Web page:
Date: Wed, 21 Nov 2001 12:22:14 -0500
Reply-To: "Jeffrey P. Crabb" <jeff_crabb@MASTERCARD.COM>
Sender: "SAS(r) Discussion" <SAS-L@LISTSERV.UGA.EDU>
From: "Jeffrey P. Crabb" <jeff_crabb@MASTERCARD.COM>
Subject: Re: Sas vs. MSSQL
On Tue, 20 Nov 2001 11:55:06 -0800, Miroslav <smico@HOTMAIL.COM> wrote:
>We have been considering purchase of relation database to move few
>databases (largest is about 70MM records - 1.4GB binary file).
>As we do lots of statistical research, SAS has become one of the
>candidate. Other candidate is MS SQL 2000 Server (25 CAL).
>I was trying to search SAS' WEB site, but couldn't get some answers.
>While I am waiting for their sales reps. to call me back, I would like
>to ask SAS gurus a few questions:
>1. Can I set-up replication of SAS database between remote servers?
>How reliable it is?
>2. How much SAS charge in first, and consecutive years?
>3. Is there still limit of 2GB on database size for NTFS for certain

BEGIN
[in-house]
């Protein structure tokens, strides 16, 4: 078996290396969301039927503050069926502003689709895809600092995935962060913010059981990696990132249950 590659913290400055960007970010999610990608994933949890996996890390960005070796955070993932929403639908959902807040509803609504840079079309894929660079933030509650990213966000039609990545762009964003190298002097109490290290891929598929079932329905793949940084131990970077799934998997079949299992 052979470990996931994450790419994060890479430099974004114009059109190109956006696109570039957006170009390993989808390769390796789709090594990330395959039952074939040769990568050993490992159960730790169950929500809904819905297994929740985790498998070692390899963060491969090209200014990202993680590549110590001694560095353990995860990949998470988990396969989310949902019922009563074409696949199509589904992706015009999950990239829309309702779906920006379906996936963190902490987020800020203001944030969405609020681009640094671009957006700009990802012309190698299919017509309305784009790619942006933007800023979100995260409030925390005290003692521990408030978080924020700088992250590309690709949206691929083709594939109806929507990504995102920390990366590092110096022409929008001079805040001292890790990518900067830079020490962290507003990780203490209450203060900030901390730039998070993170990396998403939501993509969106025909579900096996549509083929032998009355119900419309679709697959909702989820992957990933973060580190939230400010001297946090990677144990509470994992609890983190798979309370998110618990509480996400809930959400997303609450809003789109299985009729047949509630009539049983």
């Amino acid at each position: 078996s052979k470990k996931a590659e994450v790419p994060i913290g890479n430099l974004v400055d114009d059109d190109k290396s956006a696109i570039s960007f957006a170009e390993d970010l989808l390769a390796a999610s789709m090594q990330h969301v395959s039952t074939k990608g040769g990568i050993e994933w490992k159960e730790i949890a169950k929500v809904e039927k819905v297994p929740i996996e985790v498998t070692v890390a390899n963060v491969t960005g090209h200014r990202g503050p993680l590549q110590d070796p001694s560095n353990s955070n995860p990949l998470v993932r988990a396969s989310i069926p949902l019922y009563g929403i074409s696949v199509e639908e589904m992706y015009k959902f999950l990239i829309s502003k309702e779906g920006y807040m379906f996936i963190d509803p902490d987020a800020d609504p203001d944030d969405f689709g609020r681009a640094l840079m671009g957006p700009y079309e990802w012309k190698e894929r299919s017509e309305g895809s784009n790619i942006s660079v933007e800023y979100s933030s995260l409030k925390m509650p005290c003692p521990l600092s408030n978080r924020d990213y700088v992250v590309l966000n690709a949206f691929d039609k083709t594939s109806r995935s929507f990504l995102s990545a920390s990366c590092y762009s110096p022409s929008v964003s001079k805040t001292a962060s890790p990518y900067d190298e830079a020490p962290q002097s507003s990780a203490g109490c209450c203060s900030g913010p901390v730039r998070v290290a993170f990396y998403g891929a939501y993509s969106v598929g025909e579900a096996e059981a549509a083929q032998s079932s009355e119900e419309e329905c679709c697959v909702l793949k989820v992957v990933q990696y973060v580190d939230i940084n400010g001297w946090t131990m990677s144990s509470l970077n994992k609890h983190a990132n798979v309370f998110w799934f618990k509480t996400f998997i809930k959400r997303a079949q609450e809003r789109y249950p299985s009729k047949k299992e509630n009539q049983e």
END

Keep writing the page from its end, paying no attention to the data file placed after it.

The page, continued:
>( - as per their site:
>What are the largest data sets the SAS System can process on an NT
>Workstation or Server?
>Using the NTFS (NT File System) file system, the SAS System on NT can
>process 16 petabytes of data in the data step, and the contents,
>cimport, cport, freq, sort, and summary procedures. For all other
>procedures, using the NTFS file system, the SAS System on NT can
>process 2 gigabytes of data. Using the FAT (File Allocation Table)
>file system, the SAS System on NT can process 2 gigabytes of data
>4. I would like to create SAS OLE objects and control SAS from
>Fortran, C++ and Delphi programs. How deep their OLE interface covers
>SAS functionality? I know that I can run SQL Querys...
>Thank in advance for your help
I can answer a part of your questions. If you're going to use SAS as a
relational database product, you may not be happy with your results.
SAS is an analysis tool, not a relational database tool. Decide what you
want or need. If you want/need a relational database tool then use Oracle
or one of its derivatives (I'm not a big fan of Microsoft for much of
anything). If you want/need an analysis tool, use SAS.
SAS should be able to handle your files, provided you have enough SAS work
disk space and machine memory. Most of my time is spent with UNIX for
heavy SAS number crunching and NT for simple SAS analysis and graphing.
With 70MM records, don't you think you need to migrate to UNIX? I
routinely handle files over 2GB on UNIX and often go to the 40GB range. I
wouldn't want to do any of that processing on an NT machine -- way too slow!